Another reason that "Y'all" isn't one of my favorite expressions is that the listener may infer that she is the person whom the speaker is referring to, but this inference is left up to the listener to make, given that the speaker has broad-handedly made an assertion, declaration, accusation, or invitation addressed to whomever is within earshot, but to no one in particular. If the listener finds the speaker's use of the expression "Y'all" to be clumsy, inappropriate, or offensive and confronts the speaker with the clumsiness, inappropriateness, or offensiveness of her assertion, declaration, accusation, or invitation as it applies to the listener, the speaker may simply deny that the listener was the person being referred to. Thus, the expression "y'all" may be empty of any definite reference or meaning.
Sunday, June 25, 2017
"Y'all (the contracted form of "you all") isn't one of my favorite expressions, for a number of reasons. For one, it sloppily paints all the members of a group of individuals with the same broad brush. When used disapprovingly, as in "Y'all told me the office was gonna be open yesterday, but it was closed," it may ascribe blameworthiness to a whole group of individuals, whether they all deserve blame or not. It may ascribe blameworthiness to individuals who are innocent of any wrongdoing. Unnamed individuals may be referred to by the speaker who says, "Y'all..." The speaker takes no responsibility for saying exactly whom she is referring to. She simply makes an unverifiable, vague, and nebulous characterization of some group of individuals (as in "Y'all didn't say I had to be here by Tuesday"). The identity of the persons whom the speaker is referring to is never explicitly stated. It's never made clear exactly who is being referred to.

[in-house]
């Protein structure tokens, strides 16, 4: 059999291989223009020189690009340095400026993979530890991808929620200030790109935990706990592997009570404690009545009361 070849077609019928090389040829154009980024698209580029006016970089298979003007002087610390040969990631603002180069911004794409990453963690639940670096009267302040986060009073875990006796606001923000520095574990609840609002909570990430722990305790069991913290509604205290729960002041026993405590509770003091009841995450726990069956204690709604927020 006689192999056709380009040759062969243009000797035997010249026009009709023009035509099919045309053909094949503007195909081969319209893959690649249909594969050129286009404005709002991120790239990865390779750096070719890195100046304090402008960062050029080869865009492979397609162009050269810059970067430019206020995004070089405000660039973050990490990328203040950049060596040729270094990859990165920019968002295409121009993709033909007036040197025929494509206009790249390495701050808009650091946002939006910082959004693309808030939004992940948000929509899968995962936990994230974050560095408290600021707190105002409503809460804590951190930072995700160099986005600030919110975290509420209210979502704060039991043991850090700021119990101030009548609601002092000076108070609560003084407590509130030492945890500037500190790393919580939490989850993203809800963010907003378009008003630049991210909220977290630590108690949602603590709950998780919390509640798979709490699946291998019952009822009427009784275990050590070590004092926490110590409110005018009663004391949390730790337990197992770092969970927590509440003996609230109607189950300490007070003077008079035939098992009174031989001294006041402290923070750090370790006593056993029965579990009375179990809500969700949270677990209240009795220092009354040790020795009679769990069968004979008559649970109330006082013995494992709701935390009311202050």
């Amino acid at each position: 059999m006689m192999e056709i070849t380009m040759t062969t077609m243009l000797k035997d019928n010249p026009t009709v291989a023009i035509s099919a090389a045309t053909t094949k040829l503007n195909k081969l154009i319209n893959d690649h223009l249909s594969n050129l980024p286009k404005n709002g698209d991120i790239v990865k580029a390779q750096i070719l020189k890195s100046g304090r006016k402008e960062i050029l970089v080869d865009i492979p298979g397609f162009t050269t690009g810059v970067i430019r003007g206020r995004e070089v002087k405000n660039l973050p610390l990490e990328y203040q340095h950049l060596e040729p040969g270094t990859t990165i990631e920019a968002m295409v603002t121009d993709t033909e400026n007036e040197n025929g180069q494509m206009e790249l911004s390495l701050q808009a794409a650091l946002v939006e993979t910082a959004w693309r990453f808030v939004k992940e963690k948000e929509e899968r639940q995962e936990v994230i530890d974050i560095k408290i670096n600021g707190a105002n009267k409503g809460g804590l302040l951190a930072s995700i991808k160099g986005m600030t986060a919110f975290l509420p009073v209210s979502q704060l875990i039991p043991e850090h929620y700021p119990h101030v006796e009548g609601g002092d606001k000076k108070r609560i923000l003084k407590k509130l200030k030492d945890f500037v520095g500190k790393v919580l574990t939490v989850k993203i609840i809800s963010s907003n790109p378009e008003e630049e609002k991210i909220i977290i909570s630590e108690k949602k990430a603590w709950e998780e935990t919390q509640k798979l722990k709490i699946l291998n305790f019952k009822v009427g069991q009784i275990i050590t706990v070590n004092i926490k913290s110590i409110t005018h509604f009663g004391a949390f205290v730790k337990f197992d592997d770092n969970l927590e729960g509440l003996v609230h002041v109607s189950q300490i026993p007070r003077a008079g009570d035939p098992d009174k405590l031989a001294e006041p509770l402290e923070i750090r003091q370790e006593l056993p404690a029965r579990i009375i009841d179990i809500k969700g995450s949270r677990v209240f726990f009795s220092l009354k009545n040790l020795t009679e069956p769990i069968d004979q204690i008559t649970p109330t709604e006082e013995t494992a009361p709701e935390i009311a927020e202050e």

Sunday, June 4, 2017
The Baltimore 10 Miler was held Saturday, June 3, 2017. The weather was perfect, about 64 degrees at 7:30 am, 70 degrees by 9 am, with only 3-4 mph wind. The race started at 7:30 am, with the runners crowded together in four successive waves (based on estimated finish time). I was in the third wave.
There were 3,900 runners (1,539 men, 2,361 women). The course was quite crowded for the whole route. Water stations were set up intermittently from the 3 mile point to the end of the race. Police officers patiently controlled traffic at each street intersection.
The race started and finished in Druid Hill Lake Park, near the Maryland Zoo. The course ran from Druid Hill Park, across an overpass above the Jones Falls Expressway, along Wyman Park Drive to Art Museum Drive, then onto Howard St., then left onto 28th St, along 28th St. to Greenmount Ave., then left onto Greenmount Ave., then up Greenmount to 33rd St., then right onto 33rd St., along 33rd St. to Lake Montebello, then around Lake Montebello and back to 33rd St., along 33rd St. and then right onto The Alameda, then left and back down The Alameda, then right onto 33rd St. and along 33rd St. back to Greenmount Ave., then south on Greenmount Ave. to 28th St., and then back to Druid Lake Park.
Dave Berdan was the men’s winner in 53:47. Teresa Welsh was the women’s winner in 1:29:54.
My finish time was 1:48:20 (which was better than I expected, because I was hampered by muscle strains, stiffness, and limited stride length throughout the race). Overall, I was 2395th of 3,900 runners, and 30th of 63 in the 60-64 age group.
This was the first time I’d run a road race in a while. I think I know now how to get ready for the next one. I felt pretty relaxed throughout the race, and I’m looking forward to running better next time, hopefully.